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New Study Shows Bacterial Contamination in Rinse Tanks

 RinseTankBacteria

A new investigative study just published by Undercurrent magazine says don’t dip your mask and regulator or there could be health consequences.
(from the June, 2009 issue of Undercurrent)

Recreational divers typically rinse their equipment in “communal” tanks filled with fresh water after completing dives. Often all the equipment (wetsuits, booties, fins, BCDs, regulators with mouthpieces and masks) is rinsed in common tanks. In some facilities, a separate tank is provided for rinsing regulators. Masks are often rinsed and even stored in a common tank on boats before a dive.

Few studies have addressed the possibility that these communal rinse tanks may harbor pathogens and transmit disease. We first reported that communal rinse tanks at a dive facility in Roatan indeed contained significant levels of many types of microorganisms (Microbe, December 2007, p. 577). However, because that dive facility did not allow us to sample the water entering rinse tanks, we were unable to determine if the microorganisms originated from the water used to fill tanks or from equipment that was rinsed in the tanks.

Recently, a report documented the spread of conjunctivitis among divers using two dive boats off of Fiji’s Vitu Levu Island (Undersea and Hyperbaric Medicine, 2008 vol. 35, p. 169). Among 29 divers, 14 cases (almost 50 percent) of conjunctivitis were ultimately documented. The pattern by which conjunctivitis was spread among divers and between boats was consistent with the outbreak arising from the divemaster, a Fijian resident, who reported having an eye infection prior to the outbreak and who placed his own mask in the communal mask container (Undersea and Hyperbaric Medicine, 2008 vol. 35, p. 169). This study established that disease can be transmitted among scuba divers via communal tanks. (Read our interview with the study’s author in our September 2008 issue.)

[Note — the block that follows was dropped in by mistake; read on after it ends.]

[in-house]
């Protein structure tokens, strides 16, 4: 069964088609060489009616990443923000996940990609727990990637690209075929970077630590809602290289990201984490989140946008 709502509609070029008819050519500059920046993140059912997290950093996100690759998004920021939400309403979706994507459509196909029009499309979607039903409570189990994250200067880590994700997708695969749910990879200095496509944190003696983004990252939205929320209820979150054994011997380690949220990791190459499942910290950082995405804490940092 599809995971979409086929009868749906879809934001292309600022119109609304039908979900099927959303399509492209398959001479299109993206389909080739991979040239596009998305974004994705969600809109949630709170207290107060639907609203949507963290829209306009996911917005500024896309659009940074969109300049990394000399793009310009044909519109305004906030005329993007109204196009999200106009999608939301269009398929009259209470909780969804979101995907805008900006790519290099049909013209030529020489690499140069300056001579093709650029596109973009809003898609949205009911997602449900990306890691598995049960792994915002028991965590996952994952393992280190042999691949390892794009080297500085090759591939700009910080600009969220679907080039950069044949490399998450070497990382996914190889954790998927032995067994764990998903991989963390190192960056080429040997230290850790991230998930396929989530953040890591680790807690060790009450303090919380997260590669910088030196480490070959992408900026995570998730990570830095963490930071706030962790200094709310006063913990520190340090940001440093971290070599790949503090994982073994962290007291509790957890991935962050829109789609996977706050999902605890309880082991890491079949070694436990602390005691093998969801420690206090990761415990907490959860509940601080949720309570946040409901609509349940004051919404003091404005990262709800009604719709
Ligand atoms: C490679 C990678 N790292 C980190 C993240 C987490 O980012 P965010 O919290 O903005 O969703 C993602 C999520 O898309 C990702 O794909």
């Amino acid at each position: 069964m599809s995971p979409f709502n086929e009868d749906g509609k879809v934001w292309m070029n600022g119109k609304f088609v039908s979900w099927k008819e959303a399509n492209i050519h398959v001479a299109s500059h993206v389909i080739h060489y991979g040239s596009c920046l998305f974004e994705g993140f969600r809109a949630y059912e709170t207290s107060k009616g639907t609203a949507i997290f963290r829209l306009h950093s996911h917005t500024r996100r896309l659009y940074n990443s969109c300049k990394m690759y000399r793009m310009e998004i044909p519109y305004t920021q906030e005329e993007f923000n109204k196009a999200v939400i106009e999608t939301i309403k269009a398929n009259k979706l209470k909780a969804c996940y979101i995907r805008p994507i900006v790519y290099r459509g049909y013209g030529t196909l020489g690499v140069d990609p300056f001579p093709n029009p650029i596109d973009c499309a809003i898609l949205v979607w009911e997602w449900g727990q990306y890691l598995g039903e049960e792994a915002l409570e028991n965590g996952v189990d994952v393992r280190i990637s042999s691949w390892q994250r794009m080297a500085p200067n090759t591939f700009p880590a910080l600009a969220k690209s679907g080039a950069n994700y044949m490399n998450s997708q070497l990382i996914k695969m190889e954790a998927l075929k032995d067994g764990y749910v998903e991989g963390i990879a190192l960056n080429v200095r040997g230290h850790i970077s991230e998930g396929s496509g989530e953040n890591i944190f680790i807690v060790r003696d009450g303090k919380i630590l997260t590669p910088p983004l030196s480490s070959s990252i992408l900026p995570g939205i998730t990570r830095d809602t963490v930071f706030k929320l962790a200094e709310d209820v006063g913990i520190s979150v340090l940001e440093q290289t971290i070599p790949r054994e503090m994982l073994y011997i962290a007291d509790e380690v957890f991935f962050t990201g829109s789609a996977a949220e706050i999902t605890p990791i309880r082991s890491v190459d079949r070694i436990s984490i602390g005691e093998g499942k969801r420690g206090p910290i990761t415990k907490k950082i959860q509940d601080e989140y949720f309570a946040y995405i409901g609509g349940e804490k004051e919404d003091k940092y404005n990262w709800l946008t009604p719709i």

To read the rest of this highly informative article, click this link:  http://www.undercurrent.org/UCnow/articles/BacterialContamination200906.shtml

 

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